> give the wrong answer.
> The situation is that we do a GET/HEAD of a URI U, and receive a
> 301/302/307 specifying Location: V. Your protocol is supposed to get a
> description resource for the resource "identified" (RFC 3986) by U,
> yet you will throw away a DR in the response to GET/HEAD U (one that
> is explicitly said to be a DR of U) and look for one in the response
> to GET/HEAD V instead. What makes you think that V names the same
> resource as U? If it doesn't, V's DR has no bearing on the resource
> named by U. Even if you assume they do name the same resource (which
> you can't in the 307 case), why would you have any reason to prefer
> the V DR to the U DR? The ability to serve a resource's
> representations does not necessarily make you better qualified than
> anyone else to describe it.
> You may want to say: Well, the U and V resources have the same
> representations (GET behavior), so doesn't that mean they're the same
> resource?  I don't think it follows. In particular there are other
> methods to consider, such as POST. As far as I know all GETs can be
> the same and the resources can still be different.
> The only theory I know of for deciding which resource is supposed to
> be named by a URI is that articulated in the W3C web architecture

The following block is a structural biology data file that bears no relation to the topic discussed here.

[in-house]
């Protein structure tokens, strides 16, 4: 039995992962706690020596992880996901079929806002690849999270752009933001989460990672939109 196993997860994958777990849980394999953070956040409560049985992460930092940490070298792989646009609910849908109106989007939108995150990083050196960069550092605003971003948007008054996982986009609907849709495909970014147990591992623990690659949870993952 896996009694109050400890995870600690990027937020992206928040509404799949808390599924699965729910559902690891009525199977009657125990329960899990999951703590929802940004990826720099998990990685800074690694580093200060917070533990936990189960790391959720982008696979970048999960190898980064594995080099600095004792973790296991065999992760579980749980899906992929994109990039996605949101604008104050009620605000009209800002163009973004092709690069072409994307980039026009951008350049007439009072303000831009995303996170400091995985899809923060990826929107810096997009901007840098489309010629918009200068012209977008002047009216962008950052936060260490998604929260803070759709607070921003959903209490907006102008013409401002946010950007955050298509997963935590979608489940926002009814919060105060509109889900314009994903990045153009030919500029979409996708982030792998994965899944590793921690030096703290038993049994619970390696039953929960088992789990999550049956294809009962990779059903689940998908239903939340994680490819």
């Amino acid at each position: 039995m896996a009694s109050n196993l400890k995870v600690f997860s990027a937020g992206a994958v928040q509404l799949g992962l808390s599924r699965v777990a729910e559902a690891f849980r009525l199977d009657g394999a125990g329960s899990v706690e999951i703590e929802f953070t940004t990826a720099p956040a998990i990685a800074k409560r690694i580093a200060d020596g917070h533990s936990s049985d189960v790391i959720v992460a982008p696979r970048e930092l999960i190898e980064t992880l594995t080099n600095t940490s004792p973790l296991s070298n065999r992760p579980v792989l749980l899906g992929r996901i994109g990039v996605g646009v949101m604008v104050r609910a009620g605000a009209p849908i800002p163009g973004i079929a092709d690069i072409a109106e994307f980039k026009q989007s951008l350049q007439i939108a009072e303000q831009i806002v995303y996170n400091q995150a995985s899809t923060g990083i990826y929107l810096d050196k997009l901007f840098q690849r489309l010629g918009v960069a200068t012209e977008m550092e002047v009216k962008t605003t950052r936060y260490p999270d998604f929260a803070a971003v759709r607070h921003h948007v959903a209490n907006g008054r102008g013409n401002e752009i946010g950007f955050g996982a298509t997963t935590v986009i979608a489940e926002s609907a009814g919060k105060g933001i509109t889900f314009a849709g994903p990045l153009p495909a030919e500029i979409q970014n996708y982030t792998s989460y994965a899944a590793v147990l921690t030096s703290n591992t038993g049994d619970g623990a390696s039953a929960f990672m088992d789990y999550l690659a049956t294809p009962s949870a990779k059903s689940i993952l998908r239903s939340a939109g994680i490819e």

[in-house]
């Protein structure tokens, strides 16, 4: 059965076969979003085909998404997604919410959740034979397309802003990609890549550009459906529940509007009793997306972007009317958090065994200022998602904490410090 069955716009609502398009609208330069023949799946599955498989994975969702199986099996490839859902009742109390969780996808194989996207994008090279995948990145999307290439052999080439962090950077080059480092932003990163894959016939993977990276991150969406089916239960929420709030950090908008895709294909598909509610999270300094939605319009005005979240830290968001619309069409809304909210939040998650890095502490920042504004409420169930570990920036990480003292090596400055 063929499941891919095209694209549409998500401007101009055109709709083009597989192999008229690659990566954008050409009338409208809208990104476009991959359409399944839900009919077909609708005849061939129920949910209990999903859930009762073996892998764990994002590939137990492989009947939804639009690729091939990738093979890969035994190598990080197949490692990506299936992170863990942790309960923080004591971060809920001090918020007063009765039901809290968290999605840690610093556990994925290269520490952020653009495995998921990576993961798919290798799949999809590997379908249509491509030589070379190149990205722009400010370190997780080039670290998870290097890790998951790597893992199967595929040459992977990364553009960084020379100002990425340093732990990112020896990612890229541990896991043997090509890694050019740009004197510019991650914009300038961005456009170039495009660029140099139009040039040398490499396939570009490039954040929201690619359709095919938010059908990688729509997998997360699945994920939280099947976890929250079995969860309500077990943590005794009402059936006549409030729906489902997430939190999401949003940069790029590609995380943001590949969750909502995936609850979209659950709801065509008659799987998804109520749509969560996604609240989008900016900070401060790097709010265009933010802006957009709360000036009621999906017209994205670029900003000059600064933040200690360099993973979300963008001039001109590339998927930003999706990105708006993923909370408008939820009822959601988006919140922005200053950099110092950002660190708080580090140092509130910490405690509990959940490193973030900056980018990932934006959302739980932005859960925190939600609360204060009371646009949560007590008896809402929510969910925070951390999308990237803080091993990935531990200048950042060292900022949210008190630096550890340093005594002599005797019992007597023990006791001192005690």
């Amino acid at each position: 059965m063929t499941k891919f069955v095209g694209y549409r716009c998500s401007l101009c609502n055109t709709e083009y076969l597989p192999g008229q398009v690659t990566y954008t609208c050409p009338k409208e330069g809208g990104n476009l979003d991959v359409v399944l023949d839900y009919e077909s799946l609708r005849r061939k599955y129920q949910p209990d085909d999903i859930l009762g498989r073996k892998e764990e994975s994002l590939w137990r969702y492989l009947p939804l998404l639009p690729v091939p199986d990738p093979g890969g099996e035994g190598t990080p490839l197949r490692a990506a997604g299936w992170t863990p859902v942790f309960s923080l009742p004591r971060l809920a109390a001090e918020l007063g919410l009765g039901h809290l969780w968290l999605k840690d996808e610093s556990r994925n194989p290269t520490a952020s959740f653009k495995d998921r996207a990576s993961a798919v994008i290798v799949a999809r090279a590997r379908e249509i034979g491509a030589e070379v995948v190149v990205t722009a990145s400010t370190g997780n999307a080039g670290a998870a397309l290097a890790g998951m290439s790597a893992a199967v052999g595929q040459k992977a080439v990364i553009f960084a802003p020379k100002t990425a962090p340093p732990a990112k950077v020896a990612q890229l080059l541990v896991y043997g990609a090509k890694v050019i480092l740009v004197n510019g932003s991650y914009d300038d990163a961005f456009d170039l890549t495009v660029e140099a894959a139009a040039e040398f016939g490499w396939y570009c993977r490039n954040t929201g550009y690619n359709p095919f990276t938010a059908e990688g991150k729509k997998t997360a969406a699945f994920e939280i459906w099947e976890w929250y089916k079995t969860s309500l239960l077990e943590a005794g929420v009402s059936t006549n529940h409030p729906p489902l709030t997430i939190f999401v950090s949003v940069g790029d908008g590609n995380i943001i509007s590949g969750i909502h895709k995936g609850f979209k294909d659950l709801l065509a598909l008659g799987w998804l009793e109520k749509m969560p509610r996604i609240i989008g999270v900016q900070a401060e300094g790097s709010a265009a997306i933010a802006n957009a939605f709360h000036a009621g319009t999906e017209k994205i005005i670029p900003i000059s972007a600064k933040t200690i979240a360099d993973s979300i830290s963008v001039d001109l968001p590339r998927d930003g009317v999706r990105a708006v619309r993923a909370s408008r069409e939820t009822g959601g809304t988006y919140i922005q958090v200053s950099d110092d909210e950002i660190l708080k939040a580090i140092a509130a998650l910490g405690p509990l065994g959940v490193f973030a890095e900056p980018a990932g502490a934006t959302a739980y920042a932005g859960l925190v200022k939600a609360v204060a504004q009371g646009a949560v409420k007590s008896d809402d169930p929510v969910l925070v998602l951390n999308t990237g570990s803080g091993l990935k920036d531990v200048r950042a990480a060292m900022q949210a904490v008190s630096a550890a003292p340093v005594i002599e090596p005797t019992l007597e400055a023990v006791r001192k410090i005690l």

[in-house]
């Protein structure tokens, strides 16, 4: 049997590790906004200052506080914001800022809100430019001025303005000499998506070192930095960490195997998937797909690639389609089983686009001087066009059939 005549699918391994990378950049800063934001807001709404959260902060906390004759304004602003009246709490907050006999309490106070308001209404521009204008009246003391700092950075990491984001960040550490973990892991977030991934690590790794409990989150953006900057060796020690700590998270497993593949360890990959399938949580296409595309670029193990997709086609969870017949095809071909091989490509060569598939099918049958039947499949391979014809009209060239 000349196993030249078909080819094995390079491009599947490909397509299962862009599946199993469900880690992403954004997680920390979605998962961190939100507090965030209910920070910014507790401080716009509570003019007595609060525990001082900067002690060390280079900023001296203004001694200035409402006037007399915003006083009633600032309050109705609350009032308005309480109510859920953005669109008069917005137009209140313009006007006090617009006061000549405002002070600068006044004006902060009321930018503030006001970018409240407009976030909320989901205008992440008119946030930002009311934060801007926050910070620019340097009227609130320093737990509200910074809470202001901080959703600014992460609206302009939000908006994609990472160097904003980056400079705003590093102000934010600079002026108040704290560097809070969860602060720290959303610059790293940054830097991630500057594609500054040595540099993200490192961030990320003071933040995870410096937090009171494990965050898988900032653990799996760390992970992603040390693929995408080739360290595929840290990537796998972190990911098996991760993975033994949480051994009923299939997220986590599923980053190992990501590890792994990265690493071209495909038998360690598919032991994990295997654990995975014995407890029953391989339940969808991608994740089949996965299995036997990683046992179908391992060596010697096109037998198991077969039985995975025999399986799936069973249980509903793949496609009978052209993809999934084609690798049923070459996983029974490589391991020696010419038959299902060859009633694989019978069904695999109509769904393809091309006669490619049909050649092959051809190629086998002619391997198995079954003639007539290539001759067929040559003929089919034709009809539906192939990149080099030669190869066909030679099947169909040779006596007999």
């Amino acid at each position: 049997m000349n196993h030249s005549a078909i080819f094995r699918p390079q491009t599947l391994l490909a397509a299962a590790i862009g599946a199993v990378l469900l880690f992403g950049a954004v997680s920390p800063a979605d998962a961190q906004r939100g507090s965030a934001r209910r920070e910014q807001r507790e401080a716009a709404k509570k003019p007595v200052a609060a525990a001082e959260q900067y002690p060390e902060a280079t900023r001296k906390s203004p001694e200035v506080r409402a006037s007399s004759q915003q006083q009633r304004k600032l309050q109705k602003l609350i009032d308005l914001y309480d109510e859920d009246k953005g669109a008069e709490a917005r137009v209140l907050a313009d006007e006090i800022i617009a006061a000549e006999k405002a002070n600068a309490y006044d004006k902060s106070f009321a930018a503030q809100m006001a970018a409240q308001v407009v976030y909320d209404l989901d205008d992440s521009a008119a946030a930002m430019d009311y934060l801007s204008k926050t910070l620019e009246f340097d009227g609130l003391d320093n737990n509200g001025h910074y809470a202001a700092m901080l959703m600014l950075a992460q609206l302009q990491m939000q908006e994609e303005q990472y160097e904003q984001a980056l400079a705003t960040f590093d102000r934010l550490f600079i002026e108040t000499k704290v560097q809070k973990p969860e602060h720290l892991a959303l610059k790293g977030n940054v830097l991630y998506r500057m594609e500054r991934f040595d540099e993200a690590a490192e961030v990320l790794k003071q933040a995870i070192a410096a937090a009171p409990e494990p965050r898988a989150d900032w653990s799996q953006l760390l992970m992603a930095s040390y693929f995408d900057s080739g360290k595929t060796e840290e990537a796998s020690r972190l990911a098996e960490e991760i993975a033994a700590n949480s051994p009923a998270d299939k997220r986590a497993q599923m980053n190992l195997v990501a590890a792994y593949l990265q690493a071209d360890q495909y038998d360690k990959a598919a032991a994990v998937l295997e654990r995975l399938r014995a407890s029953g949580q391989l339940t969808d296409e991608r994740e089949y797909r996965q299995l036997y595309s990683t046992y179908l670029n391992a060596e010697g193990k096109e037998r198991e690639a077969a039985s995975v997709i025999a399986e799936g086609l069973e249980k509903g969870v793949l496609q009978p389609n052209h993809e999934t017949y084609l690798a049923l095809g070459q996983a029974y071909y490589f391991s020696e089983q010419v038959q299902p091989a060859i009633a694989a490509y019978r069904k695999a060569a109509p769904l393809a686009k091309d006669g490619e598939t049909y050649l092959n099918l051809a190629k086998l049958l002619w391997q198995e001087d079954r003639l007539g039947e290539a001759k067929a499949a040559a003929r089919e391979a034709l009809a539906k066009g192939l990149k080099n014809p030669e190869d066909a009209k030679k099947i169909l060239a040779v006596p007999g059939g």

> recommendation [1]. This says that it is up to a party known as the
> URI's "owner" to bind the URI to some resource. So if you want to
> learn about a named resource, it is up to the URI owner to determine
> what resource it is you want to learn about. Why should you talk to
> anyone else, if the owner is willing to speak (via Link:)?
> I think it is practical and reasonable that *if* U's owner provides no
> DR, then we can risk taking a 301 redirect (and maybe 302) to mean
> that V names the same resource, so that V's DR, if any, describes that
> resource. But an explicit Link: on a redirect has to mean that the URI
> owner, who is an "authority", is trying to say something important to
> you about the resource, such as the ways in which it differs from the
> redirect target.
> Even if U and V are assumed to name the same resource, or resources
> that cannot be distinguished, it is very easy to come up with cases
> where either DR is vastly preferable to the other; differences in
> credibility due to deception, reliability, competence, and timeliness
> can go either way. If you ask a librarian, they will say that the
> original publisher (V) is rarely to be trusted to provide good
> metadata, and one should consult a competent metadata service to
> obtain such (U). (This is a real use case.)
> There is a practical reason to prefer the U DR: it can be obtained in
> one roundtrip, while getting the V DR takes two.
> I also wonder how the redirect case is any different from that of a
> proxy server that adds a Link: header. If you could detect that the
> proxy server added it, and not the origin (you can't), would you throw
> away the proxy server specified DR, even when the origin provided none?
> -Jonathan
> [1] http://www.w3.org/TR/webarch/#uri-assignment
Received on Sunday, 1 February 2009 08:54:49 UTC